Céline Sciamma’s directorial career is not yet prolific, but all five of the French filmmaker’s feature lengths have been met with nominations and awards. Sciamma’s subjects are completely different but the common themes are the delicacies of female identity and relationships, explored during pivotal existential pit stops. Set in 18th century Brittany, Portrait of a Lady delves into the lives of two young women who are deliberately entangled in an especially tense working arrangement – portrait artist and unwilling subject – that develops into a romance. Although set worlds apart, the subject matter is pervading, pertinent and in excellent, expertly graceful and sympathetic hands.
Outside of the horror genre, few Japanese movies have made such an impression on me as Yamashita Nobuhiro’s 2005 film, Linda Linda Linda. It’s a quiet and quirky girl power film about a motley group of schoolgirls who scrabble together a band to perform in their school’s festival. Plot-wise, there are no parallels between the aforementioned film and Hard-Core, a dry-witted and absurd sci-fi flick about two misfit losers whose discovery of an ancient (and ridiculous-looking) robot provides fantastic and awry results. However, despite the gap in time and theme, Nobuhiro’s skillful tenderness towards awkwardness seems to be intact – a promising formula for a feel-good film, albeit in an odd metal package.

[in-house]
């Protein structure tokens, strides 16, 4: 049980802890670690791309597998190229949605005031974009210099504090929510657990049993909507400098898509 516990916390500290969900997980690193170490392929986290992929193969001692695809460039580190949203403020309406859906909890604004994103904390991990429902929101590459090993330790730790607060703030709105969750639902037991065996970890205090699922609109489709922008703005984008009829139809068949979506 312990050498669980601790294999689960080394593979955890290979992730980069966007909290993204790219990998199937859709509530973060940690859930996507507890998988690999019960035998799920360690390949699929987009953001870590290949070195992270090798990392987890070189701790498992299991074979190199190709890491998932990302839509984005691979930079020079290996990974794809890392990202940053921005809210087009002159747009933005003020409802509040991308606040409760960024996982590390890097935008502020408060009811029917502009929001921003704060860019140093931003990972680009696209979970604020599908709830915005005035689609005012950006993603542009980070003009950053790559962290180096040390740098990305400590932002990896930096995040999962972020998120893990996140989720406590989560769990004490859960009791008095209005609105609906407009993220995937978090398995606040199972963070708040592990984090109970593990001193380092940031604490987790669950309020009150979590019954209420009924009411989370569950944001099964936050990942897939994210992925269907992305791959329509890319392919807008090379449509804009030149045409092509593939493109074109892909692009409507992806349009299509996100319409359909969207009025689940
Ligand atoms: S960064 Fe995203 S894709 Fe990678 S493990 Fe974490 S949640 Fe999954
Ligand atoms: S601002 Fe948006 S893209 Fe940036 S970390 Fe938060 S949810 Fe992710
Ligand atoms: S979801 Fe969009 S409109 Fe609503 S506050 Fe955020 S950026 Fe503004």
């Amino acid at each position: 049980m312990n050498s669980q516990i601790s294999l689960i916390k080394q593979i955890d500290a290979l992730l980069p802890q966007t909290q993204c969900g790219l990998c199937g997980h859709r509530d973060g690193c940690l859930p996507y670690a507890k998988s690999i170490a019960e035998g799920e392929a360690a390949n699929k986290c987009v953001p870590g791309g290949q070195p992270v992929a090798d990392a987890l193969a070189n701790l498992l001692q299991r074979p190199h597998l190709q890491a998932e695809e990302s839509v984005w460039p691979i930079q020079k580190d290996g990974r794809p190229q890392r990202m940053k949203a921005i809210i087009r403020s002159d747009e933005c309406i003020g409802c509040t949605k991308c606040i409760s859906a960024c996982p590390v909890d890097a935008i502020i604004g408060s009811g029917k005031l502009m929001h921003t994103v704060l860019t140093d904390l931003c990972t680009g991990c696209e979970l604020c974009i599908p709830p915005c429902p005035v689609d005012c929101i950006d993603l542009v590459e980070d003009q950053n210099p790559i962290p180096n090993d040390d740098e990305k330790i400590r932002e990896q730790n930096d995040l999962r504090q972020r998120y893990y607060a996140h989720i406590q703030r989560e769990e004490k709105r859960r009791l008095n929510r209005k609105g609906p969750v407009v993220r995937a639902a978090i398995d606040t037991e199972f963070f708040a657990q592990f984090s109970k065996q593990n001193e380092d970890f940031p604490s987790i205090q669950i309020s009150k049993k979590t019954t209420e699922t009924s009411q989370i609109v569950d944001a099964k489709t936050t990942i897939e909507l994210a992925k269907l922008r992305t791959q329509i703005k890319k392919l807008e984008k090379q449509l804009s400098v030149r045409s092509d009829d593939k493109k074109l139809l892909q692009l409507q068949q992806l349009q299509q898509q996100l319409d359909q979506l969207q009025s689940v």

A horrific, hip-hop-inspired romp through the Scottish highlands, Boyz in the Wood is the first feature length film from Ninian Doff, a director whose portfolio so far consists of mostly tongue-in-cheek, trippy music videos and ads. This story follows a band of teenagers unleashed onto the hillside to embark on an expedition for their greater goods, but that quickly attracts unwanted attentions and hi-jinks. It all sounds like fantastic material for Doff’s acid trip aesthetic and playfully twisted storytelling style…or at for least some mind-blowing eye candy.
This one is for the music lovers out there – especially the kind who like to nerd out listening to the creative process behind the songs. For one evening only, VIFF is hosting a live podcast episode recording featuring Public Enemy member Chuck D, where he’ll be breaking down the song “Fight the Power” for audience members and future listeners. For those who don’t know the movie connection, “Fight the Power” was the theme song to Spike Lee’s famous film Do the Right Thing, which is celebrating its 30th anniversary this year.